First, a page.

Employer Took Out Too Much For Taxes

There are many different forms of wage theft. If an employer deducts too much for taxes, then the problem should be corrected. If the employer doesn’t promptly take care of the issue, then it may be considered as wage theft and you may be able to take legal action. You should maintain thorough documentation and evidence to support your claim and to show your deductions. Talk with an employment lawyer about your situation, so you can make sure your claim is handled in a timely manner.

You should always notice your paystub and make sure you are paid for all the time you worked, and you should pay close attention to any and all deductions. There are only specific things that can be deducted, and you must give permission for those deductions to be made.

Deductions That Are Permitted

There are only certain deductions that are permitted from a paycheck. There are laws in place to protect employees and to ensure that they are properly compensated for their work. Here are a few of the things that are legally deducted from your paycheck:

  • Taxes – state and federal
  • Social Security taxes
  • Court ordered wage garnishment, such as child support, alimony, or Chapter 13 bankruptcy payments

Employers need your permission as the employee to take anything else from your paycheck. To take anything else out of your check, such as payments for a loan or insurance coverage, they must have your permission. All these deductions must be properly documented, and the approval must be kept in your employee files.

There are some popular opt-in deductions for employees to have deducted from their paychecks. Often insurances, such as medical insurance, dental insurance, and vision insurance, life insurance, disability insurance, and pension and retirement programs are deducted from the employee’s paycheck. Of course, these deductions are with the approval of the employee and involve the employee signing up for the specific program and asking that the deduction be made.

What Should You Do If Your Employer Is Deducting Your Paycheck?

If you notice unusual or unexplained deductions on your paycheck, you should address them with your company’s human resources department. You should pay attention to your paystubs and look to see if there are any new or unexpected deductions to your check. Be sure to keep records of how much is being deducted from the paycheck and when it started. You will want to clarify what the deduction is for, and you will want to ask for proof that you authorized the deduction. If they cannot clarify what the deduction is for, or if they cannot prove that you authorized it, then they should reimburse you for the wages that you lost.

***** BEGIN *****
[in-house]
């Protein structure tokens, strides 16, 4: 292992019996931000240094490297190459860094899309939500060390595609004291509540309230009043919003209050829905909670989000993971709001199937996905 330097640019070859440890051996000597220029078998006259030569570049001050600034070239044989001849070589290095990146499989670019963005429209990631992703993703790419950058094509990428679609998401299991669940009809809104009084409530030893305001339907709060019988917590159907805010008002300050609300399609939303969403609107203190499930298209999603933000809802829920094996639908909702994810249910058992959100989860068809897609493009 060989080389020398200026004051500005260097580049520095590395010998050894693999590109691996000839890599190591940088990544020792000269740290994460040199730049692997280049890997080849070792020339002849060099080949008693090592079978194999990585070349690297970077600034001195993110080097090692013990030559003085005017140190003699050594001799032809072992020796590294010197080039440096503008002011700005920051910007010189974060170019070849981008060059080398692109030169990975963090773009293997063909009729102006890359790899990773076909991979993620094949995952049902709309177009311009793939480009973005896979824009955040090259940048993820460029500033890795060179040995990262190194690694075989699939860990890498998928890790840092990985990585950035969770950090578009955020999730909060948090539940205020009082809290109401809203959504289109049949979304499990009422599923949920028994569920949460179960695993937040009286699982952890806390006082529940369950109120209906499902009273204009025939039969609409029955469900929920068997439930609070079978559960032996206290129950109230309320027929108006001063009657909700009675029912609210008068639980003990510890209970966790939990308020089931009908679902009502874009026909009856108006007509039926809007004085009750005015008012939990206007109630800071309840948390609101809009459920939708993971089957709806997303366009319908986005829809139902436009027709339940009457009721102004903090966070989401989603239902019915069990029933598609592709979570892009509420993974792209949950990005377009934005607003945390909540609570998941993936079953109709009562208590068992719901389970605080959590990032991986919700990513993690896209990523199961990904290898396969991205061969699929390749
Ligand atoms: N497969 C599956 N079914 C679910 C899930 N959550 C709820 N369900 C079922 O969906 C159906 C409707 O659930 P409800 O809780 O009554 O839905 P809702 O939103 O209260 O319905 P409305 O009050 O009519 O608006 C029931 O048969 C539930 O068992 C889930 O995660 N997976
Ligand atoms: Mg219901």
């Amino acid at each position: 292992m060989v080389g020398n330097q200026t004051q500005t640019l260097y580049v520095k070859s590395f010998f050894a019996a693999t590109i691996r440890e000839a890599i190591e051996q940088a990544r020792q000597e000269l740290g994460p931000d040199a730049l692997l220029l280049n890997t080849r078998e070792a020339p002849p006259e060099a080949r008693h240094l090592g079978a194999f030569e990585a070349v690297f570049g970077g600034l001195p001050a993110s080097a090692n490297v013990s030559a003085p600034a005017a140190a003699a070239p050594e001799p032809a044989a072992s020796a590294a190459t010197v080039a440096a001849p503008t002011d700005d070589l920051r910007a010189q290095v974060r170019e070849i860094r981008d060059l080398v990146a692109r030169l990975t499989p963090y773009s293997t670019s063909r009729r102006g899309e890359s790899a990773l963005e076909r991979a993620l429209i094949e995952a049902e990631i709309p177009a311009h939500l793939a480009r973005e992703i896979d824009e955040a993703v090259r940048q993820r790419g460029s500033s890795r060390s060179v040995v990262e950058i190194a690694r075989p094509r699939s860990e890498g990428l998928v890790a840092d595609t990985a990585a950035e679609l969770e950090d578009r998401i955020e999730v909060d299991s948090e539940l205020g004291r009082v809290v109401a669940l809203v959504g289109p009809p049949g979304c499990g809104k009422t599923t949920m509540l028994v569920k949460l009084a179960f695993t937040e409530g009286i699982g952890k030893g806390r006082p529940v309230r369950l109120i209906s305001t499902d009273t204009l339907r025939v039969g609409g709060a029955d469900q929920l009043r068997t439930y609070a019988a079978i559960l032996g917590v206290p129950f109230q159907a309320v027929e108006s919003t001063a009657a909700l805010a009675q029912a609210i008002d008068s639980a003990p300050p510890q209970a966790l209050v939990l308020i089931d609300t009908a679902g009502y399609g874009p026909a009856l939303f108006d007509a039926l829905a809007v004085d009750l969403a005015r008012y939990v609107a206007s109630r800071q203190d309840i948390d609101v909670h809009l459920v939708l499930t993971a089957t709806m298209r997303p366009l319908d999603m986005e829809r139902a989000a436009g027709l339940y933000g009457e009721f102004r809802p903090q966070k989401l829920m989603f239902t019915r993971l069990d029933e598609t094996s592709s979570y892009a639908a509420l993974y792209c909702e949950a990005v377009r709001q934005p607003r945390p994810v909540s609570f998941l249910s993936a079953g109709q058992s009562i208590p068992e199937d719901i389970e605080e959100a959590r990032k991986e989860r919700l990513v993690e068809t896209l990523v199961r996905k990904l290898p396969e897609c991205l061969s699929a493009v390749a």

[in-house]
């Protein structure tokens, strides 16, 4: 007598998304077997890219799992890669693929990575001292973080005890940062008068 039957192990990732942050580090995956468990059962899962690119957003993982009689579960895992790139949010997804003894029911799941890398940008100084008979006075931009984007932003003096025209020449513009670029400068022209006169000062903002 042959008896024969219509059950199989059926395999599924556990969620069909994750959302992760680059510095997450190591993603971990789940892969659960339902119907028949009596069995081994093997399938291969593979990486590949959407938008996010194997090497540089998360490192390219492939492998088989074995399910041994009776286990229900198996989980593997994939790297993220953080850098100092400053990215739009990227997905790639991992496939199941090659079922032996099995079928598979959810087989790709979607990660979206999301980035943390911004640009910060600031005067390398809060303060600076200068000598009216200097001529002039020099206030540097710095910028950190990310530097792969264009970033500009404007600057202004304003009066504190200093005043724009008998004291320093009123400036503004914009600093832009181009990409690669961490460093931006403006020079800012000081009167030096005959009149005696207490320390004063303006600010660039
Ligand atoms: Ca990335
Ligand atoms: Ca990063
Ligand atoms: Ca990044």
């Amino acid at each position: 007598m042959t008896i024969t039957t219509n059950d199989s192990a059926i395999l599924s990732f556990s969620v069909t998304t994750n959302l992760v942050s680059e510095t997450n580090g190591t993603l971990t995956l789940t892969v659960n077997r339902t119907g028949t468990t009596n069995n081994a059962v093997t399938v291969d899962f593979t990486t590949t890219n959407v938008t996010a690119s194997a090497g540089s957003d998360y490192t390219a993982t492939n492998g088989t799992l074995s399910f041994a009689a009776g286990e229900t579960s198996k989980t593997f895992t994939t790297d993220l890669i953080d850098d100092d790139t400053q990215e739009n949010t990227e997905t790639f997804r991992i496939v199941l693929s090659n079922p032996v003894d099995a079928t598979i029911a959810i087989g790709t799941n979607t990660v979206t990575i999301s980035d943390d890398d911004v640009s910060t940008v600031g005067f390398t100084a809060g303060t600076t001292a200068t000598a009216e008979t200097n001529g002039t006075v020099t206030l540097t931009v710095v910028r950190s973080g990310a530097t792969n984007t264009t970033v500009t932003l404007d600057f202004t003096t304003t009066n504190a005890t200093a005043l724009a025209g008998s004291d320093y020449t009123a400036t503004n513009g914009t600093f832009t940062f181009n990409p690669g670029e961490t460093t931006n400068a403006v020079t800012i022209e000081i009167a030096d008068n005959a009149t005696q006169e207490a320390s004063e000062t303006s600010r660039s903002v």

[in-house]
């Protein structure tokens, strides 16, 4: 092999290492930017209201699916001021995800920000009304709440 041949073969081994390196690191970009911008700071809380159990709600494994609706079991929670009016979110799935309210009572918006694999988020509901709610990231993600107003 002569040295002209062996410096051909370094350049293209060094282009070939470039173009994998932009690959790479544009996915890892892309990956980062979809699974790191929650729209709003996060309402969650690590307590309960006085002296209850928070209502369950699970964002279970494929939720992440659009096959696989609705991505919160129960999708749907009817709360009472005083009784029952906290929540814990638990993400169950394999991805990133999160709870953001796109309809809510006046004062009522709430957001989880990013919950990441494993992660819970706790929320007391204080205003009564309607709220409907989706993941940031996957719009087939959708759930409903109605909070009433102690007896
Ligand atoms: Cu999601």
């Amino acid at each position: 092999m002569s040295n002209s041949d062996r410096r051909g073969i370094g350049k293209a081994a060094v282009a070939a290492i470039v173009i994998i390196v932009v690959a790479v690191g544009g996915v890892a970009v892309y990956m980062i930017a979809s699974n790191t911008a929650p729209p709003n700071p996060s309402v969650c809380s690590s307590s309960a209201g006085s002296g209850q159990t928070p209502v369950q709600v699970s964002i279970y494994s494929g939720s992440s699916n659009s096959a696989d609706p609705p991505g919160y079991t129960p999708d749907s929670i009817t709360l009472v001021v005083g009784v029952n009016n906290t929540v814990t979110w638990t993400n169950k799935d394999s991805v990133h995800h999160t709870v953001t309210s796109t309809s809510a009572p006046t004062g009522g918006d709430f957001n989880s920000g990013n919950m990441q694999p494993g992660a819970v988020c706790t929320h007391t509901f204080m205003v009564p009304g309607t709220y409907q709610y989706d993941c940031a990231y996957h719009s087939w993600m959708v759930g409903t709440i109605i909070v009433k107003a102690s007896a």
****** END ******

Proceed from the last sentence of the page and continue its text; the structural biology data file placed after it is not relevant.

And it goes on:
Speaking With An Employment Law Attorney

If you have had too much deducted from your check, or if you have had unauthorized deductions made from your check, you should consult with an employment law attorney who is licensed in your state. With the help of an attorney, you are much more likely to have a successful claim and recover compensation for your damages.

When you enlist the help of an employment law attorney, you will not have to pay anything out of pocket. There are very few things that can be deducted from your paycheck, and your employer must have your permission to make these deductions. Your attorney will know if the deductions on your paystub are legal.

Your attorney will be able to review the details of your claim and gather supporting evidence and documentation so he or she can build a strong case in your support. When you hire an employment law attorney, he or she will be familiar with the federal and state laws. Because these attorneys work on a contingency basis, you will not have to pay anything upfront or out of pocket. Instead, your lawyer will not be paid until you win your claim and you recover compensation through a judgment or a settlement.

There is a statute of limitations, or a time limit, for pursuing a claim against an employer if they took out too much for taxes and deductions. To make sure your claim is underway in a timely manner, complete the Free Case Evaluation Form on this page and have the details shared with an attorney in your state who handles such cases. With a lawyer representing you, you are much more likely to recover the wages that you lost to this form of wage theft.